Should I translate?
Literair vertalen: de dilemma's
"As a translator you feel an affinity with the writer. It is a special bond, because you step into their shoes."
Michele Hutchison in Het Parool
Writers Unlimited presented an evening in which translators discuss issues surrounding their field. Until the fuss at the end of last year around the translation of The Hill We Climb by the American spoken word artist Amanda Gorman, the translator himself was rarely in the spotlight and translation discussions were mainly held among themselves.
What do translators think is important when they first read a text that they may be translating? Do they mainly look at their knowledge and skills, their affinity with the subject, or are identity questions the most important? Is it also a matter of privilege? What considerations does a translator make when taking on a job? Is that different from before? And what role do publishers play in this?
"If you become a translator, you are stuck. To the writer and to his language, to yourself and to your own language. But that's exactly what I want most and what I like the most. Freely swaying on the waves of one language that will always flow into the waves of the other language. And emerge from those tumultuous waters with a book under each arm."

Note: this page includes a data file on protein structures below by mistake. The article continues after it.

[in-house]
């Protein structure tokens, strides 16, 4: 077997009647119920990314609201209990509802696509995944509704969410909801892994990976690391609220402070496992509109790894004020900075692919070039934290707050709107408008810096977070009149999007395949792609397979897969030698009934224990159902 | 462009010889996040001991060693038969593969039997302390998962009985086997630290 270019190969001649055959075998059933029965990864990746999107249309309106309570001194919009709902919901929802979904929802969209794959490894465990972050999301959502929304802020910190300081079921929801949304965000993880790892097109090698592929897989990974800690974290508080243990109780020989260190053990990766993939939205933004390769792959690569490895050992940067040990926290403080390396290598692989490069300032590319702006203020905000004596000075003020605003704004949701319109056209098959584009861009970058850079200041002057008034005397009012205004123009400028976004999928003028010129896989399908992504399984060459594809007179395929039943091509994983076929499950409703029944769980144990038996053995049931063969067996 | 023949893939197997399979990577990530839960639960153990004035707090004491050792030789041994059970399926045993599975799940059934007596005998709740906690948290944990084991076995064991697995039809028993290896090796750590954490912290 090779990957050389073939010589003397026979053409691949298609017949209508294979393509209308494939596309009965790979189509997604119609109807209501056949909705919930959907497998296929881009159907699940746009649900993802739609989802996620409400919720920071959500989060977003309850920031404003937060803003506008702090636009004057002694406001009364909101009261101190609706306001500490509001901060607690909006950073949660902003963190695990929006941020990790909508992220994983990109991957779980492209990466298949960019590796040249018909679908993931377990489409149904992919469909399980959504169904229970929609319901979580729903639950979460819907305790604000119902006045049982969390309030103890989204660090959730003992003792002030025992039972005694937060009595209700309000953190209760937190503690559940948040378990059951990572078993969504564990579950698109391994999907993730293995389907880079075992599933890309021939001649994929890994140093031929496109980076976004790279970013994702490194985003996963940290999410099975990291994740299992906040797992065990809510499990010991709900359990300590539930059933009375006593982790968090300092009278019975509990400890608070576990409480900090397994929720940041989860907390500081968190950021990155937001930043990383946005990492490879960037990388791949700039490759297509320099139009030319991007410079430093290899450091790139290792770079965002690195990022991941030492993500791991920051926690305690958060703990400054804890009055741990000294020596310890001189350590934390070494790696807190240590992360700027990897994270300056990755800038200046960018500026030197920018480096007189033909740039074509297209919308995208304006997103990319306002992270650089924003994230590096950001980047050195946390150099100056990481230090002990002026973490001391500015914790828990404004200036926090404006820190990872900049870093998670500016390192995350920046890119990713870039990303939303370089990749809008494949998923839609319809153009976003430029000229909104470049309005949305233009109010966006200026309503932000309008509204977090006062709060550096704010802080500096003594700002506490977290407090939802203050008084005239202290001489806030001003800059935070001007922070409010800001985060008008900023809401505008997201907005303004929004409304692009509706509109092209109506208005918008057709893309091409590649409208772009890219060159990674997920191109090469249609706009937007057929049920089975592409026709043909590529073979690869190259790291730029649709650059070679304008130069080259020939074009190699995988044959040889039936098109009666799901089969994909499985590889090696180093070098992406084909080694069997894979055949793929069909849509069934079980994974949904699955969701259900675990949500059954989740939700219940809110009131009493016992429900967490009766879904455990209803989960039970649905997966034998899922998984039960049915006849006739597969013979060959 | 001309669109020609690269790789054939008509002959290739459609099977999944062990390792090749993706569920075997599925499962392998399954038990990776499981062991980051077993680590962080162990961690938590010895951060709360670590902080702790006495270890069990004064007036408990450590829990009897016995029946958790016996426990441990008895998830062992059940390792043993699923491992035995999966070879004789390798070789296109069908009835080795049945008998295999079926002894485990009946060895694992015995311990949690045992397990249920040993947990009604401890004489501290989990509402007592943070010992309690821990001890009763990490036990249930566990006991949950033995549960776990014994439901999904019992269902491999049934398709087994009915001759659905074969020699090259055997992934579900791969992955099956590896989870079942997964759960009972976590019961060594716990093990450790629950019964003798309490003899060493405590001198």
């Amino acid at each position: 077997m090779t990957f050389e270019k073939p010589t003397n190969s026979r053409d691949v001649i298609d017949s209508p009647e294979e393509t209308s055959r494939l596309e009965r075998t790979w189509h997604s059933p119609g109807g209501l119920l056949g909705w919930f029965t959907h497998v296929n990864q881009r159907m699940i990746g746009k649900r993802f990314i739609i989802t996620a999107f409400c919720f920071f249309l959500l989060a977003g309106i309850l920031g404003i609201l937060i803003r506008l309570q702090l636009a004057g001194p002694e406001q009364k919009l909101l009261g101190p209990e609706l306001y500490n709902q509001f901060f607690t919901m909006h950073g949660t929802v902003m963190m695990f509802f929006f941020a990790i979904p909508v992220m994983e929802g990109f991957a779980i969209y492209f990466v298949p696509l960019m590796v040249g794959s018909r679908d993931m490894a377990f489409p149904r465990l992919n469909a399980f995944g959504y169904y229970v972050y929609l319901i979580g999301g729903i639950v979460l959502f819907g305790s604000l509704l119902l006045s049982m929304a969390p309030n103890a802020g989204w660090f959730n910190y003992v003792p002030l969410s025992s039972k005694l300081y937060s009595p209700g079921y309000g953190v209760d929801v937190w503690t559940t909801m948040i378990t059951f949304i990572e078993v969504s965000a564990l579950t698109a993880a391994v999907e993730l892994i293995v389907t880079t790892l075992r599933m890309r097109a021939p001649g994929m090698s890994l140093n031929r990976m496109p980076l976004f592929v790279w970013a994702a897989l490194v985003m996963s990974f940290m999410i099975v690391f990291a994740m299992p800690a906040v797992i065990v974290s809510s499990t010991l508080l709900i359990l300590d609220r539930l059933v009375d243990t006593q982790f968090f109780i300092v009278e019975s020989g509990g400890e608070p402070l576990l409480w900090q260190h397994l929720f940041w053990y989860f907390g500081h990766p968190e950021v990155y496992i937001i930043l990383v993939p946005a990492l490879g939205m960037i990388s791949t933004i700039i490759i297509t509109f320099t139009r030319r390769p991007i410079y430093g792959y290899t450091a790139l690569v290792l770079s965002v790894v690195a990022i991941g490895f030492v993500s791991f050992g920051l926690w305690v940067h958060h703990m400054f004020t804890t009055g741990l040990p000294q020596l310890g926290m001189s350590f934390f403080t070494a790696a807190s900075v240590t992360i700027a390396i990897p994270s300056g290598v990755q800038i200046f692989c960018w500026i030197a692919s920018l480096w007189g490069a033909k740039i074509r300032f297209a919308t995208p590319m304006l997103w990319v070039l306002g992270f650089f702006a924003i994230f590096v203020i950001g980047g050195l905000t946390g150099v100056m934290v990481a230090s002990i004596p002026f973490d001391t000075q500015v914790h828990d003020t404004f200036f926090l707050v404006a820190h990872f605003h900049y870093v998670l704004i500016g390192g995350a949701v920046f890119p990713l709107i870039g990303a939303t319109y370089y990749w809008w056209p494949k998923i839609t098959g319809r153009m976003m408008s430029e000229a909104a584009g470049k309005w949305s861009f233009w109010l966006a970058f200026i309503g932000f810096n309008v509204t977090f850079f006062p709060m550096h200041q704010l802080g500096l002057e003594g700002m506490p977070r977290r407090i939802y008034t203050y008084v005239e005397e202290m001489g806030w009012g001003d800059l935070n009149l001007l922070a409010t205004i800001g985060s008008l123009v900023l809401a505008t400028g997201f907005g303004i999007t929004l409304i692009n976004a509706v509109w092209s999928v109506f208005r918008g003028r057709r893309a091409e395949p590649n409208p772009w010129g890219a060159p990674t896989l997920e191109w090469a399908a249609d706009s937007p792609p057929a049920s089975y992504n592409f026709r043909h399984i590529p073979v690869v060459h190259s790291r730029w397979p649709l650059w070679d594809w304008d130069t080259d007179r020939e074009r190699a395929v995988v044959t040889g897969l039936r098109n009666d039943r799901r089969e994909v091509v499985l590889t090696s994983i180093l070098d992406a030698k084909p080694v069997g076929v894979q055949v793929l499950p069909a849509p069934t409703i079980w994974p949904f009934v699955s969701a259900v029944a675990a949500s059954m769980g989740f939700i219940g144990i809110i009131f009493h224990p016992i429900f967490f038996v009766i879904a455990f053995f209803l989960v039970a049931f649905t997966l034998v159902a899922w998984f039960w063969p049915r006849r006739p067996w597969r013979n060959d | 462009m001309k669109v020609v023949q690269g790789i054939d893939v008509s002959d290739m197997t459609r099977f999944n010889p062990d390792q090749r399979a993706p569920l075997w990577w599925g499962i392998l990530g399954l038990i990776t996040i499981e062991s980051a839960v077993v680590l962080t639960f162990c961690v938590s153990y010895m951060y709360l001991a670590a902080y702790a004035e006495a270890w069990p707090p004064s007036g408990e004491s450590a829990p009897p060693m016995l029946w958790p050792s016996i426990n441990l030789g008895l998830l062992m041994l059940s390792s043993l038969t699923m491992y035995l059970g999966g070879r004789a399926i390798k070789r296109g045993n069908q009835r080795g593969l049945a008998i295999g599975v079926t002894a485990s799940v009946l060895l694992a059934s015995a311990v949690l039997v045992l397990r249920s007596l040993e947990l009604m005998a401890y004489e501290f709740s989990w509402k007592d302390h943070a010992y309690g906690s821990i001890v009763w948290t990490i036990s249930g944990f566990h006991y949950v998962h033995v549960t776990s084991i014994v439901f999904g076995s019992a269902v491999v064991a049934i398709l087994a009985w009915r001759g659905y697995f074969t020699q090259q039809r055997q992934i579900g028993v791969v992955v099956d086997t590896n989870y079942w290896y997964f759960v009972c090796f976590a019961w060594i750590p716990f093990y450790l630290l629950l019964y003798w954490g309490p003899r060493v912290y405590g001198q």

Mariolein Sabarte Belacortu in Bzzlletin
During the program Should I translate? Daan Doesborgh, poet, translator and host of The Poetrypodcast, talked to three fellow translators about the issues that concern them when translating texts. With:
Mariolein Sabarte Belacortu - Spanish translator from the very beginning. Since 1970 working as a translator in the Netherlands of the work of, among others, Gabriel García Márquez, Mario Vargas Llosa and Jorge Luis Borges.
Michele Hutchison - permanent translator of P.C. Hoof Prize winner Alfred Schaffer. Won the International Booker Prize in 2020 for her English translation of The evening is discomfort by Marieke Lucas Rijneveld. She has translated work by Ilja Leonard Pfeijfer, Esther Gerritsen and Tom Lanoye into English.
Nisrine Mbarki - is a writer, poet, columnist and literary translator. She writes short stories, theatre texts and poetry, and translates poetry from Arabic into Dutch. Her debut poetry collection Oeverloos (Endless) will be published January 2022.
Event curated by Fleur Jeras (Writers Unlimited)
Books for sale courtesy of De Vries Van Stockum Books
Please note! It is not necessary to keep a distance of 1.5 meters in the hall.It is mandatory to show a corona admission ticket at the entrance.
In the event of cancellation due to corona complaints, we return the purchase amount.